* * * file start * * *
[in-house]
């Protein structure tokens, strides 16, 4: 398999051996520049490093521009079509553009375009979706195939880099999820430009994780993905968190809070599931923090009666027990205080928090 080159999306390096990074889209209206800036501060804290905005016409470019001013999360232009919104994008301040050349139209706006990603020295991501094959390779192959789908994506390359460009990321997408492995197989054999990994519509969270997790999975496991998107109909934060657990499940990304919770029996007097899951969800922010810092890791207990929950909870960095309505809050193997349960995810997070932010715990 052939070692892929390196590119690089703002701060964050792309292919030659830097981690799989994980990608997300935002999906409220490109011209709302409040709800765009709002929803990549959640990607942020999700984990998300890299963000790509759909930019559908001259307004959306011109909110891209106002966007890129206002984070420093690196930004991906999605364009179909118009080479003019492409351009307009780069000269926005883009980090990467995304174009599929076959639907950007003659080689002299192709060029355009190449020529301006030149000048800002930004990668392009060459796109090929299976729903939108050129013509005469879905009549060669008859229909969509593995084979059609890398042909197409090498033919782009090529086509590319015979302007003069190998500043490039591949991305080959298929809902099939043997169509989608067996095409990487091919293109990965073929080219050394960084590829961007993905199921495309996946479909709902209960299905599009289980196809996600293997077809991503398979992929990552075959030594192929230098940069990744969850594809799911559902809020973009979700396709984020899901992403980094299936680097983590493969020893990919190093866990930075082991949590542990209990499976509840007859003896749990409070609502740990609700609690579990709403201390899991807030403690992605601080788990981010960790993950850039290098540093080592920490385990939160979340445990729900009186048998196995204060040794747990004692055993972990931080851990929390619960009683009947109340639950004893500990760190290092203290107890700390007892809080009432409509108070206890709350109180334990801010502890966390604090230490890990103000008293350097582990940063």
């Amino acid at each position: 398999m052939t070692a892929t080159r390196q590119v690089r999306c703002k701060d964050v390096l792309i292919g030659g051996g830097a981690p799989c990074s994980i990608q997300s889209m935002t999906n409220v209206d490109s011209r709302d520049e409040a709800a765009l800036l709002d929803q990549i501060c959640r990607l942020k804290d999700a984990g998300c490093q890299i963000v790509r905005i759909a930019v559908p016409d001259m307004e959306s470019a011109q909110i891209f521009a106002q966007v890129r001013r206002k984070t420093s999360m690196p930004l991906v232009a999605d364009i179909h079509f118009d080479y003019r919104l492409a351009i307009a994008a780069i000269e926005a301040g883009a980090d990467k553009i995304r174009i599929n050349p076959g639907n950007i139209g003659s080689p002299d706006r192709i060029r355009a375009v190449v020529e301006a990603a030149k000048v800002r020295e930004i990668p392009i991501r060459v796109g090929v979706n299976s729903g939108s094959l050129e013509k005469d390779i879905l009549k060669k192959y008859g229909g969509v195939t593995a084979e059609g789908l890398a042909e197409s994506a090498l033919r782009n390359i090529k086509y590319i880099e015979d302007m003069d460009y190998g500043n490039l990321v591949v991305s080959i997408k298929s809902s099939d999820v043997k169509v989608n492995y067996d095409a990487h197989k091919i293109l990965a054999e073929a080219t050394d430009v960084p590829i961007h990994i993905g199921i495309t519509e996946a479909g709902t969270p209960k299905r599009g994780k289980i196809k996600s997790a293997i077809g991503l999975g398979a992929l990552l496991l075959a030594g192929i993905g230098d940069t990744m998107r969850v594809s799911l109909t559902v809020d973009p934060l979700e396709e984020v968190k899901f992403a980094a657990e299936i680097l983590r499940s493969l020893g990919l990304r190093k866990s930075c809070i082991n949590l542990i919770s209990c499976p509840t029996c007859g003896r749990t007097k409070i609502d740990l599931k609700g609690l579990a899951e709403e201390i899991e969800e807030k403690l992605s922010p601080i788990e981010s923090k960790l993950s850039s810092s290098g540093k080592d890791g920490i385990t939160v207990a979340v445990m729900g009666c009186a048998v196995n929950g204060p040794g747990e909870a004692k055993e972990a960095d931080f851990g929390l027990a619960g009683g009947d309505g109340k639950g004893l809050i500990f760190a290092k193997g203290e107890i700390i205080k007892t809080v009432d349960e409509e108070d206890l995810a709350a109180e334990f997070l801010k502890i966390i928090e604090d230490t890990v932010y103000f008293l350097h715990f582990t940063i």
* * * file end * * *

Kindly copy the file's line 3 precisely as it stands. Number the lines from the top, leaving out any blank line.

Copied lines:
């Amino acid at each position: 398999m052939t070692a892929t080159r390196q590119v690089r999306c703002k701060d964050v390096l792309i292919g030659g051996g830097a981690p799989c990074s994980i990608q997300s889209m935002t999906n409220v209206d490109s011209r709302d520049e409040a709800a765009l800036l709002d929803q990549i501060c959640r990607l942020k804290d999700a984990g998300c490093q890299i963000v790509r905005i759909a930019v559908p016409d001259m307004e959306s470019a011109q909110i891209f521009a106002q966007v890129r001013r206002k984070t420093s999360m690196p930004l991906v232009a999605d364009i179909h079509f118009d080479y003019r919104l492409a351009i307009a994008a780069i000269e926005a301040g883009a980090d990467k553009i995304r174009i599929n050349p076959g639907n950007i139209g003659s080689p002299d706006r192709i060029r355009a375009v190449v020529e301006a990603a030149k000048v800002r020295e930004i990668p392009i991501r060459v796109g090929v979706n299976s729903g939108s094959l050129e013509k005469d390779i879905l009549k060669k192959y008859g229909g969509v195939t593995a084979e059609g789908l890398a042909e197409s994506a090498l033919r782009n390359i090529k086509y590319i880099e015979d302007m003069d460009y190998g500043n490039l990321v591949v991305s080959i997408k298929s809902s099939d999820v043997k169509v989608n492995y067996d095409a990487h197989k091919i293109l990965a054999e073929a080219t050394d430009v960084p590829i961007h990994i993905g199921i495309t519509e996946a479909g709902t969270p209960k299905r599009g994780k289980i196809k996600s997790a293997i077809g991503l999975g398979a992929l990552l496991l075959a030594g192929i993905g230098d940069t990744m998107r969850v594809s799911l109909t559902v809020d973009p934060l979700e396709e984020v968190k899901f992403a980094a657990e299936i680097l983590r499940s493969l020893g990919l990304r190093k866990s930075c809070i082991n949590l542990i919770s209990c499976p509840t029996c007859g003896r749990t007097k409070i609502d740990l599931k609700g609690l579990a899951e709403e201390i899991e969800e807030k403690l992605s922010p601080i788990e981010s923090k960790l993950s850039s810092s290098g540093k080592d890791g920490i385990t939160v207990a979340v445990m729900g009666c009186a048998v196995n929950g204060p040794g747990e909870a004692k055993e972990a960095d931080f851990g929390l027990a619960g009683g009947d309505g109340k639950g004893l809050i500990f760190a290092k193997g203290e107890i700390i205080k007892t809080v009432d349960e409509e108070d206890l995810a709350a109180e334990f997070l801010k502890i966390i928090e604090d230490t890990v932010y103000f008293l350097h715990f582990t940063i």